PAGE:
“We’ve seen so many needs – depression, anxiety, trauma within families – that are being talked about now but never were before. … A silver lining is people are more willing to talk about what’s making them sick and that’s the first step to getting treatment,” Baker said. “But there is a lack of awareness about what is accessible to them. We have done a good job, but we need to do better. …Sometimes we have to let the children know the water is there so they can drink it.
San Mateo Union High School District leaders have long invested in wellness services on its campuses, both Childress and Superintendent Randall Booker pointed out. The issue is a “huge belief” for Booker, he said, stressing the importance of being proactive when it comes to supporting students and their mental health so they can perform at their best. themselves inside and outside the classroom.
“It’s really important that we continue to do our best to make school as normal as possible and familiar as possible while recognizing that students need more,” Booker said. “Students can’t learn if they don’t feel included or if they don’t feel like they belong or if they don’t feel like people understand them.”
As students return to campus, Childress said the atmosphere is generally positive, although many are still making adjustments.
“The first part of the year is always a mix of anxiety and excitement for both students and teachers alike with the transition to summer and getting back to the rhythm of things,” Childress said. “But for the most part the kids are thrilled to be back.”
The key to the district’s safety net is making sure there are enough staff on campus who can keep tabs on students, Booker said. One-on-one interactions between teachers and students can sometimes be difficult to achieve, but Booker said he is proud of the district’s staffing levels and intends to continue devoting resources to supporting student mental health.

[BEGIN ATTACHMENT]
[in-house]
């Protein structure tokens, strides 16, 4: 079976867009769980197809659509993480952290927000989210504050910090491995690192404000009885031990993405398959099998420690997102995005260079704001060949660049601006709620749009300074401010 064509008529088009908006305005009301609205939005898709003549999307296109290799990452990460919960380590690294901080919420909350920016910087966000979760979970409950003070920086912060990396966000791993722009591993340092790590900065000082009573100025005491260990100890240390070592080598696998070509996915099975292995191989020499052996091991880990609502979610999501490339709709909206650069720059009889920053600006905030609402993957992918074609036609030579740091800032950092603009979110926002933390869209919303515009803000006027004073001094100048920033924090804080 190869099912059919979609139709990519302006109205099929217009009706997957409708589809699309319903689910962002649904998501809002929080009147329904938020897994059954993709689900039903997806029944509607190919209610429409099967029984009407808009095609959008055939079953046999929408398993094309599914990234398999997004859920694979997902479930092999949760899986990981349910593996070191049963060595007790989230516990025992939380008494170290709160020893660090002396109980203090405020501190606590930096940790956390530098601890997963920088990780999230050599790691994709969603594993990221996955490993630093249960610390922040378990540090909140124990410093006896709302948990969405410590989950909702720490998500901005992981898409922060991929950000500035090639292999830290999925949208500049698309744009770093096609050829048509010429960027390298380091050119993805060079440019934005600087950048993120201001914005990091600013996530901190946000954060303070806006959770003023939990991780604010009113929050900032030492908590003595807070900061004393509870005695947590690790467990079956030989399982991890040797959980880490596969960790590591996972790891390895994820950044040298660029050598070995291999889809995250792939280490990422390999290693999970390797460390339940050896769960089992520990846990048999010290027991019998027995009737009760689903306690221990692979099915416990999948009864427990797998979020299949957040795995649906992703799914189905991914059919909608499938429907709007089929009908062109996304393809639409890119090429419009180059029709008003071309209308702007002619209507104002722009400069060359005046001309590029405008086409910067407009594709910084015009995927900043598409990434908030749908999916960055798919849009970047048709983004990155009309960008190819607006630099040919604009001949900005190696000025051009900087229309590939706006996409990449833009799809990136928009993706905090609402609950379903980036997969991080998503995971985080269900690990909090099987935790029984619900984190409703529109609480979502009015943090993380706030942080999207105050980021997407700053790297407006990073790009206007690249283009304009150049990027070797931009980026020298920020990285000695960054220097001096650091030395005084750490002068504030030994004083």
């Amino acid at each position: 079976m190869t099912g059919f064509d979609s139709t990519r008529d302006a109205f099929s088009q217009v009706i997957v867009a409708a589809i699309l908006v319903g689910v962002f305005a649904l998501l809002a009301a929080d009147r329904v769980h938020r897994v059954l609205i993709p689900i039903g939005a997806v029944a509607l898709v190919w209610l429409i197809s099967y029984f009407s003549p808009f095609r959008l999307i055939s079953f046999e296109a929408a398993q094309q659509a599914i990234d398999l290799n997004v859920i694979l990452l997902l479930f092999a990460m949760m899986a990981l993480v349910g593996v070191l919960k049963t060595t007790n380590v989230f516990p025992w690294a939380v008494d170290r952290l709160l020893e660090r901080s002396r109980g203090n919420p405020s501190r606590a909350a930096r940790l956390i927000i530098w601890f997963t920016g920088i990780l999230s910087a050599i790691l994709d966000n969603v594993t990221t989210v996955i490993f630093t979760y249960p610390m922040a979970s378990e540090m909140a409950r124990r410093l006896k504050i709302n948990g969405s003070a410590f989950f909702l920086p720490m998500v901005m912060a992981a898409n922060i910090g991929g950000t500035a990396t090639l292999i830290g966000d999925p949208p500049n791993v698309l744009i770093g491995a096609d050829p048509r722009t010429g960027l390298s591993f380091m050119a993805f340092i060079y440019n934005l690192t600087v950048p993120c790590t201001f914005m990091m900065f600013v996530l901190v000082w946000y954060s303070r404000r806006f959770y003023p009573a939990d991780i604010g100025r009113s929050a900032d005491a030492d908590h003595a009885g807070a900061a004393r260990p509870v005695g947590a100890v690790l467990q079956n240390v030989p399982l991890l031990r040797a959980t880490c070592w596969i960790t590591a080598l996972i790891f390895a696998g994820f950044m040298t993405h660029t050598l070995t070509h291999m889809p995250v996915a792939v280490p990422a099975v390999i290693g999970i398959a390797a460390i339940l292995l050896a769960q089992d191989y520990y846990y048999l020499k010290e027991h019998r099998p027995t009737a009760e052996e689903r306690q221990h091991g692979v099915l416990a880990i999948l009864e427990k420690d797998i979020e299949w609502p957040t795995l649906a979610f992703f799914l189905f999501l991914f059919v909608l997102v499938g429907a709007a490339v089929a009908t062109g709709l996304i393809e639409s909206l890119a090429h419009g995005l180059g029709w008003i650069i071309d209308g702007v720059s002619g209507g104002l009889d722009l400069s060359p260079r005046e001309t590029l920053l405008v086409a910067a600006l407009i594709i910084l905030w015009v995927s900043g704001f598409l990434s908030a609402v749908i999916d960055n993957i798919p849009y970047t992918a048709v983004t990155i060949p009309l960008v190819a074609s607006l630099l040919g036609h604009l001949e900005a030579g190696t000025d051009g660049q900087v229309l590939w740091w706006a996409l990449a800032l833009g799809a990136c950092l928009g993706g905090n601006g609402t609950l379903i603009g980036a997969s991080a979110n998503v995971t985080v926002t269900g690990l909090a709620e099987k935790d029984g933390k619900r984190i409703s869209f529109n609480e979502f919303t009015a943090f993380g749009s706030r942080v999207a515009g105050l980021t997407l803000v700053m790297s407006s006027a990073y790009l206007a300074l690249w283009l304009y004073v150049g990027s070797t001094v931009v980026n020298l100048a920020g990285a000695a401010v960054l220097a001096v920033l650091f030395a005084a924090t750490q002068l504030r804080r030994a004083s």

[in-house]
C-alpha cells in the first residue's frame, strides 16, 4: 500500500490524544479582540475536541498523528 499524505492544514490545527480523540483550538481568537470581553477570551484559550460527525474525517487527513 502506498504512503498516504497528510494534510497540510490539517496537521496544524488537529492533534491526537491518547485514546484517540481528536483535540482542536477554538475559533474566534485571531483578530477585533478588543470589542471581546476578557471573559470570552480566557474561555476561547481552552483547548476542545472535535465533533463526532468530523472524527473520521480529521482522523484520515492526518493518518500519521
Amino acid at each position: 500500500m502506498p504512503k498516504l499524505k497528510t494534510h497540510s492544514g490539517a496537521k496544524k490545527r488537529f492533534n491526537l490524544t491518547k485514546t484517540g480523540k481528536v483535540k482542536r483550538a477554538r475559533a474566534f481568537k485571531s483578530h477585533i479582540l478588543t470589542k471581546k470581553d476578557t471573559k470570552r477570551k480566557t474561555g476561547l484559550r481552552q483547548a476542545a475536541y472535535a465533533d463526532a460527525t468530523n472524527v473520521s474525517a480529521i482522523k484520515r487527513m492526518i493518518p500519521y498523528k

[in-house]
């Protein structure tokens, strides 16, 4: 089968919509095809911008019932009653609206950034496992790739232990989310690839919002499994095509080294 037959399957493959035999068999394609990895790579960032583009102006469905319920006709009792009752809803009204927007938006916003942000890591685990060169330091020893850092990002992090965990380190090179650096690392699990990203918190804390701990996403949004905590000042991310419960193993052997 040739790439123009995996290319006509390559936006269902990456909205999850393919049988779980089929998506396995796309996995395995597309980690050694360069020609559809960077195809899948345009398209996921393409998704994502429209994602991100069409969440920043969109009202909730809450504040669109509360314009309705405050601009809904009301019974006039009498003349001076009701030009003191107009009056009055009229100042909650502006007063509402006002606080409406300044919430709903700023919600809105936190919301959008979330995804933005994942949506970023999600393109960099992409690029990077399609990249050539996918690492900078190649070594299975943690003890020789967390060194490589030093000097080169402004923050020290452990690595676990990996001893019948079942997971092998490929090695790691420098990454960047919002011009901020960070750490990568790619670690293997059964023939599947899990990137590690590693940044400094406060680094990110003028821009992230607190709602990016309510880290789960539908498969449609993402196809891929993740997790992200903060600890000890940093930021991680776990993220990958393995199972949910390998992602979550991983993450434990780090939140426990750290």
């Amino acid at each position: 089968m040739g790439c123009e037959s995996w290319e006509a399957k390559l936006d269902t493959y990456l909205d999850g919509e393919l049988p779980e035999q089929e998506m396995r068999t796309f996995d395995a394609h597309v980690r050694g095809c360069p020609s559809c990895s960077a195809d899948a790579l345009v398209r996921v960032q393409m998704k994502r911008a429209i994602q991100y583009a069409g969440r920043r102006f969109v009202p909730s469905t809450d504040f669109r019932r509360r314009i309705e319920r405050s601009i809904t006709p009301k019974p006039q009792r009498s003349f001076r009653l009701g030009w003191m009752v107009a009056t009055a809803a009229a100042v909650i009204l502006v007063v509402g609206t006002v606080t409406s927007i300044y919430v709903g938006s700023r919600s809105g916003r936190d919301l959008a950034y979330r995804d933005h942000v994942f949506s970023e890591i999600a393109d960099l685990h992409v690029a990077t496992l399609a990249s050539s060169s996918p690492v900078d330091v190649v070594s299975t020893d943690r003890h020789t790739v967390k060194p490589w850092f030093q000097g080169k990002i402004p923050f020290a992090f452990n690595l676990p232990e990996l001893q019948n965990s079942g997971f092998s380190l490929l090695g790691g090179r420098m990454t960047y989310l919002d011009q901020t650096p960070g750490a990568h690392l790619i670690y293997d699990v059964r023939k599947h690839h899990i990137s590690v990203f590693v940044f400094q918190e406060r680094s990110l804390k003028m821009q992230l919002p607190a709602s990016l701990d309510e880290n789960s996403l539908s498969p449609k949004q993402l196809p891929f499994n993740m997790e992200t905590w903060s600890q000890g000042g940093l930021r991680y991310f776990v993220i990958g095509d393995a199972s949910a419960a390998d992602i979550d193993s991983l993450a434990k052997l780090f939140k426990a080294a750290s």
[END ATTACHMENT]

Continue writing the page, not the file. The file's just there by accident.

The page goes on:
But attracting staff to complement a mental health team can be a difficult task, Baker said. The district was looking for nine mental health professionals to add to its team but, at the start of the new school year, had only hired two.
Burlingame School District Superintendent Chris Mount-Benites said past iterations of administrative teams and school boards have strengthened the district’s mental health services, but he acknowledged that many districts are likely struggling to recruit. right now, because the focus is more on building up support staff.
Dan Deguara, superintendent of the Belmont-Redwood Shores School District, said he was also fortunate that former leaders focused on mental health as a priority. The accent is part of what drew Deguara to the district three years ago, he said, and it’s one he intends to continue.
Deguara and Mount-Benites acknowledged that being away from in-person learning exacerbated the problems. What happens in the virtual world often spills over to the world of school campuses, underscoring their appreciation for having mental health services in place long before COVID-19 hit the region.
“I am again really lucky that we have invested in these resources and have these teams that have been operational since before the pandemic and they have only become more robust since the pandemic,” Deguara said.
More details on how the pandemic has affected students’ mental health and performance are still being analyzed, but Mount-Benites said he expects data to show students are less well off despite concerted efforts by members of the profession to make the transition to remote learning and back as seamless as possible.
“There’s a lot of depression, bullying, cyberbullying and it’s hard for parents to deal with and it obviously merges into education,” Mount-Benites said, arguing that school districts often face growing pressure to help change the issues students face inside and outside the classroom. “People were on a high coming back to school and felt more connected and now there seems to be this distance coming back and we’ve lost the ability to connect in a positive way after being isolated for 18 month.”